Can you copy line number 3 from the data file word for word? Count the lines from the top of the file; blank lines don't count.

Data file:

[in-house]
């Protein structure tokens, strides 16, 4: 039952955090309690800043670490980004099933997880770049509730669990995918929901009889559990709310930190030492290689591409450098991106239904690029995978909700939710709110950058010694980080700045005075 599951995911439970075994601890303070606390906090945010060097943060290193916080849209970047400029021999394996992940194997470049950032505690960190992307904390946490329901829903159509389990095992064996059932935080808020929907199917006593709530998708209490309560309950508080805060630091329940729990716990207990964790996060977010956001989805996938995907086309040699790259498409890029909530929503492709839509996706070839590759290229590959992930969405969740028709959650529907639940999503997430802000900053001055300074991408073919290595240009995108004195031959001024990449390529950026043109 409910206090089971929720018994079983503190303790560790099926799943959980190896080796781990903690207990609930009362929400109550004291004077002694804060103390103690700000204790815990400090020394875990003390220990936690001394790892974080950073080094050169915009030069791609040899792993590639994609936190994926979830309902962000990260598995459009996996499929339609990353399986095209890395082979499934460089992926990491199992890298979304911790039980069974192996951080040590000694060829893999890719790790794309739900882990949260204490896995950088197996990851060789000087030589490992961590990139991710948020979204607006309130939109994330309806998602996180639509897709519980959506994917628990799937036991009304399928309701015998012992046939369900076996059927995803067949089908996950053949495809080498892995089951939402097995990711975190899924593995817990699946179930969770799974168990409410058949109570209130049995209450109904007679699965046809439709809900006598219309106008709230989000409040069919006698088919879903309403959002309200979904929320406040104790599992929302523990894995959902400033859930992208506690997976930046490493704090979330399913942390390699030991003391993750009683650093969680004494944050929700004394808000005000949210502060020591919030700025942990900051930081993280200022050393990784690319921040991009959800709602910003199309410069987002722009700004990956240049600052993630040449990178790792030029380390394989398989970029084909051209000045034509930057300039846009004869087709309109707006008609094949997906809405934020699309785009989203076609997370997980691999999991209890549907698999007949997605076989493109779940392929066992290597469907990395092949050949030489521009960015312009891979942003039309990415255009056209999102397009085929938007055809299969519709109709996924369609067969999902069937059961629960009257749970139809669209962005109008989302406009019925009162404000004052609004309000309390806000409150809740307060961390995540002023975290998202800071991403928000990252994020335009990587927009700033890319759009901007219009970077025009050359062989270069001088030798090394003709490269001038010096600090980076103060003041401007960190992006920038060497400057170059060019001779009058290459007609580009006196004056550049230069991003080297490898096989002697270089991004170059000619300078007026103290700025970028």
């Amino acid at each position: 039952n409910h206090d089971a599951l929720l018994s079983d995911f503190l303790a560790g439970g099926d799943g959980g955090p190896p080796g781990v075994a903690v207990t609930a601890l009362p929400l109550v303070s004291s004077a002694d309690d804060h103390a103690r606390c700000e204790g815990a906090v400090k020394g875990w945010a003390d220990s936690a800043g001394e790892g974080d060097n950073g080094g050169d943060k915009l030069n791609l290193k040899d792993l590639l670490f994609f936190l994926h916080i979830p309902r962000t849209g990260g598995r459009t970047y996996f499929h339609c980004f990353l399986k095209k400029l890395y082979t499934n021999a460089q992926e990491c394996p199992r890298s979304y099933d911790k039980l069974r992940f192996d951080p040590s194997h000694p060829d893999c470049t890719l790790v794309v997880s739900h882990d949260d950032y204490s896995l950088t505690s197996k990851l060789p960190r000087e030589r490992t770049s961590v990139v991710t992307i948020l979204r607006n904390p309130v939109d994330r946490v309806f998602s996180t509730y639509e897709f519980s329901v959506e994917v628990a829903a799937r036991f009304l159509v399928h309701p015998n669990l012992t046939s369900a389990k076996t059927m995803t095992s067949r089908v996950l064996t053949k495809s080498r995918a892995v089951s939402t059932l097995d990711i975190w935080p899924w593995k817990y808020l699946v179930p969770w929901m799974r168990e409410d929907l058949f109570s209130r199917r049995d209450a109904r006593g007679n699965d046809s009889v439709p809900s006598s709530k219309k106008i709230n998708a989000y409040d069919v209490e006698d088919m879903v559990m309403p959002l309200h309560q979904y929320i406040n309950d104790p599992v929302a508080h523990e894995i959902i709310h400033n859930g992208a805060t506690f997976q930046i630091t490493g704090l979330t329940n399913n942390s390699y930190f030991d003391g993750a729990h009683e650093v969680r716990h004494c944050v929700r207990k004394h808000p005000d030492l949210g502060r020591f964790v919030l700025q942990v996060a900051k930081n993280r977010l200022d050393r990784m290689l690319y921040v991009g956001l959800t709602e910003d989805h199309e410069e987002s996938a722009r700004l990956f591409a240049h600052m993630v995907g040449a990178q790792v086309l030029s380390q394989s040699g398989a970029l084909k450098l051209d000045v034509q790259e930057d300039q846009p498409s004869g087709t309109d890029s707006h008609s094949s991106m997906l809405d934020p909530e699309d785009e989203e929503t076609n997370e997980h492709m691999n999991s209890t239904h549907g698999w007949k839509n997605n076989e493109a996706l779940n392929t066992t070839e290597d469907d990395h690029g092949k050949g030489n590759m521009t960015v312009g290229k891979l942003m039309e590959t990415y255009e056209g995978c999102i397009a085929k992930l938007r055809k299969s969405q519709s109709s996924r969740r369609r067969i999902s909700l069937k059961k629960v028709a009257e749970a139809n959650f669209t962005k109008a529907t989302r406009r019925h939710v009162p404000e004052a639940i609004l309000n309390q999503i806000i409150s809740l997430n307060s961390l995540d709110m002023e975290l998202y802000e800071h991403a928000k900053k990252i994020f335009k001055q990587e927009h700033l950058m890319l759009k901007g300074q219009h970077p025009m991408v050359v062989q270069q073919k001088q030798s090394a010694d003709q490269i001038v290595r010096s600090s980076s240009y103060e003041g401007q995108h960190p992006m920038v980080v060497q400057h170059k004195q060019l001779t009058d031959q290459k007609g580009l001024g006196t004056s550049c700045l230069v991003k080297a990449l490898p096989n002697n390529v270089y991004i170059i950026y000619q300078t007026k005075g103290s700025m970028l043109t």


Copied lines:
């Amino acid at each position: 039952n409910h206090d089971a599951l929720l018994s079983d995911f503190l303790a560790g439970g099926d799943g959980g955090p190896p080796g781990v075994a903690v207990t609930a601890l009362p929400l109550v303070s004291s004077a002694d309690d804060h103390a103690r606390c700000e204790g815990a906090v400090k020394g875990w945010a003390d220990s936690a800043g001394e790892g974080d060097n950073g080094g050169d943060k915009l030069n791609l290193k040899d792993l590639l670490f994609f936190l994926h916080i979830p309902r962000t849209g990260g598995r459009t970047y996996f499929h339609c980004f990353l399986k095209k400029l890395y082979t499934n021999a460089q992926e990491c394996p199992r890298s979304y099933d911790k039980l069974r992940f192996d951080p040590s194997h000694p060829d893999c470049t890719l790790v794309v997880s739900h882990d949260d950032y204490s896995l950088t505690s197996k990851l060789p960190r000087e030589r490992t770049s961590v990139v991710t992307i948020l979204r607006n904390p309130v939109d994330r946490v309806f998602s996180t509730y639509e897709f519980s329901v959506e994917v628990a829903a799937r036991f009304l159509v399928h309701p015998n669990l012992t046939s369900a389990k076996t059927m995803t095992s067949r089908v996950l064996t053949k495809s080498r995918a892995v089951s939402t059932l097995d990711i975190w935080p899924w593995k817990y808020l699946v179930p969770w929901m799974r168990e409410d929907l058949f109570s209130r199917r049995d209450a109904r006593g007679n699965d046809s009889v439709p809900s006598s709530k219309k106008i709230n998708a989000y409040d069919v209490e006698d088919m879903v559990m309403p959002l309200h309560q979904y929320i406040n309950d104790p599992v929302a508080h523990e894995i959902i709310h400033n859930g992208a805060t506690f997976q930046i630091t490493g704090l979330t329940n399913n942390s390699y930190f030991d003391g993750a729990h009683e650093v969680r716990h004494c944050v929700r207990k004394h808000p005000d030492l949210g502060r020591f964790v919030l700025q942990v996060a900051k930081n993280r977010l200022d050393r990784m290689l690319y921040v991009g956001l959800t709602e910003d989805h199309e410069e987002s996938a722009r700004l990956f591409a240049h600052m993630v995907g040449a990178q790792v086309l030029s380390q394989s040699g398989a970029l084909k450098l051209d000045v034509q790259e930057d300039q846009p498409s004869g087709t309109d890029s707006h008609s094949s991106m997906l809405d934020p909530e699309d785009e989203e929503t076609n997370e997980h492709m691999n999991s209890t239904h549907g698999w007949k839509n997605n076989e493109a996706l779940n392929t066992t070839e290597d469907d990395h690029g092949k050949g030489n590759m521009t960015v312009g290229k891979l942003m039309e590959t990415y255009e056209g995978c999102i397009a085929k992930l938007r055809k299969s969405q519709s109709s996924r969740r369609r067969i999902s909700l069937k059961k629960v028709a009257e749970a139809n959650f669209t962005k109008a529907t989302r406009r019925h939710v009162p404000e004052a639940i609004l309000n309390q999503i806000i409150s809740l997430n307060s961390l995540d709110m002023e975290l998202y802000e800071h991403a928000k900053k990252i994020f335009k001055q990587e927009h700033l950058m890319l759009k901007g300074q219009h970077p025009m991408v050359v062989q270069q073919k001088q030798s090394a010694d003709q490269i001038v290595r010096s600090s980076s240009y103060e003041g401007q995108h960190p992006m920038v980080v060497q400057h170059k004195q060019l001779t009058d031959q290459k007609g580009l001024g006196t004056s550049c700045l230069v991003k080297a990449l490898p096989n002697n390529v270089y991004i170059i950026y000619q300078t007026k005075g103290s700025m970028l043109t």